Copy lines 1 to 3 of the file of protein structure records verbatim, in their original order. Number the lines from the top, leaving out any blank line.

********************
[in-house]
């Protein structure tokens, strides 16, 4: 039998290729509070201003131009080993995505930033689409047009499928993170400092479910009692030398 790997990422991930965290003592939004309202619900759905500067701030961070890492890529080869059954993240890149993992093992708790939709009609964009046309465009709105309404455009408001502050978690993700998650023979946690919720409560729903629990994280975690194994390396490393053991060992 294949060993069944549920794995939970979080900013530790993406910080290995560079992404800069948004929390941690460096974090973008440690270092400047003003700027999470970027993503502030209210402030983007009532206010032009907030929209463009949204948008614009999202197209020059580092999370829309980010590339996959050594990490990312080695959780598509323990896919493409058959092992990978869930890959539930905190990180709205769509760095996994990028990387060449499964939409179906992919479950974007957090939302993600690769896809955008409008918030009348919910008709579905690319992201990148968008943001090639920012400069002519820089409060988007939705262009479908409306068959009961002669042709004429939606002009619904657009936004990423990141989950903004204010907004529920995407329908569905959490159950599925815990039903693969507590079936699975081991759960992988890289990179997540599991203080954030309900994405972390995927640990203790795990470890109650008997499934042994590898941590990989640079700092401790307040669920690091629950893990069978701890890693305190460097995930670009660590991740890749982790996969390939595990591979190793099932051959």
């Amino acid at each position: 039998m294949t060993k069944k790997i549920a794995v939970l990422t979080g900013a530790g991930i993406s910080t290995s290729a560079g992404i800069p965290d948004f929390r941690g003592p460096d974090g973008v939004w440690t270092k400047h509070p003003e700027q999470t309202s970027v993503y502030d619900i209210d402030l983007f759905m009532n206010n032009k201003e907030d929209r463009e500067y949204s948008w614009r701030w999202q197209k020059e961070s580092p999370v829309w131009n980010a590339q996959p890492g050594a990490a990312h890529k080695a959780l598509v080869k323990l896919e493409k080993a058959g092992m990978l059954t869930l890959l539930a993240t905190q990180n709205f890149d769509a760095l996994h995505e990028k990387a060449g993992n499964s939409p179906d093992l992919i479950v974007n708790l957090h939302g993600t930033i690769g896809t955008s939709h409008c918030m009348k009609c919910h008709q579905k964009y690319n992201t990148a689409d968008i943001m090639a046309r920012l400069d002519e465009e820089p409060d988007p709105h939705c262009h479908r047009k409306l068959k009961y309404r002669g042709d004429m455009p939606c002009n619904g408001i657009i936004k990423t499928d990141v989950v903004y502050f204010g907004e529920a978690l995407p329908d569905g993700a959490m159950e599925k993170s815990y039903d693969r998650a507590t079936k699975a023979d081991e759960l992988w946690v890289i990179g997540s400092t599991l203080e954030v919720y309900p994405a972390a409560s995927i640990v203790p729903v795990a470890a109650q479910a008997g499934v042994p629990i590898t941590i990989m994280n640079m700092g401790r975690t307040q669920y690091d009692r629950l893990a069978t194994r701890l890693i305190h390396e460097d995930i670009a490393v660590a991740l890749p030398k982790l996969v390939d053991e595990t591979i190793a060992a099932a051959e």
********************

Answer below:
[in-house]
């Protein structure tokens, strides 16, 4: 039998290729509070201003131009080993995505930033689409047009499928993170400092479910009692030398 790997990422991930965290003592939004309202619900759905500067701030961070890492890529080869059954993240890149993992093992708790939709009609964009046309465009709105309404455009408001502050978690993700998650023979946690919720409560729903629990994280975690194994390396490393053991060992 294949060993069944549920794995939970979080900013530790993406910080290995560079992404800069948004929390941690460096974090973008440690270092400047003003700027999470970027993503502030209210402030983007009532206010032009907030929209463009949204948008614009999202197209020059580092999370829309980010590339996959050594990490990312080695959780598509323990896919493409058959092992990978869930890959539930905190990180709205769509760095996994990028990387060449499964939409179906992919479950974007957090939302993600690769896809955008409008918030009348919910008709579905690319992201990148968008943001090639920012400069002519820089409060988007939705262009479908409306068959009961002669042709004429939606002009619904657009936004990423990141989950903004204010907004529920995407329908569905959490159950599925815990039903693969507590079936699975081991759960992988890289990179997540599991203080954030309900994405972390995927640990203790795990470890109650008997499934042994590898941590990989640079700092401790307040669920690091629950893990069978701890890693305190460097995930670009660590991740890749982790996969390939595990591979190793099932051959």
């Amino acid at each position: 039998m294949t060993k069944k790997i549920a794995v939970l990422t979080g900013a530790g991930i993406s910080t290995s290729a560079g992404i800069p965290d948004f929390r941690g003592p460096d974090g973008v939004w440690t270092k400047h509070p003003e700027q999470t309202s970027v993503y502030d619900i209210d402030l983007f759905m009532n206010n032009k201003e907030d929209r463009e500067y949204s948008w614009r701030w999202q197209k020059e961070s580092p999370v829309w131009n980010a590339q996959p890492g050594a990490a990312h890529k080695a959780l598509v080869k323990l896919e493409k080993a058959g092992m990978l059954t869930l890959l539930a993240t905190q990180n709205f890149d769509a760095l996994h995505e990028k990387a060449g993992n499964s939409p179906d093992l992919i479950v974007n708790l957090h939302g993600t930033i690769g896809t955008s939709h409008c918030m009348k009609c919910h008709q579905k964009y690319n992201t990148a689409d968008i943001m090639a046309r920012l400069d002519e465009e820089p409060d988007p709105h939705c262009h479908r047009k409306l068959k009961y309404r002669g042709d004429m455009p939606c002009n619904g408001i657009i936004k990423t499928d990141v989950v903004y502050f204010g907004e529920a978690l995407p329908d569905g993700a959490m159950e599925k993170s815990y039903d693969r998650a507590t079936k699975a023979d081991e759960l992988w946690v890289i990179g997540s400092t599991l203080e954030v919720y309900p994405a972390a409560s995927i640990v203790p729903v795990a470890a109650q479910a008997g499934v042994p629990i590898t941590i990989m994280n640079m700092g401790r975690t307040q669920y690091d009692r629950l893990a069978t194994r701890l890693i305190h390396e460097d995930i670009a490393v660590a991740l890749p030398k982790l996969v390939d053991e595990t591979i190793a060992a099932a051959e």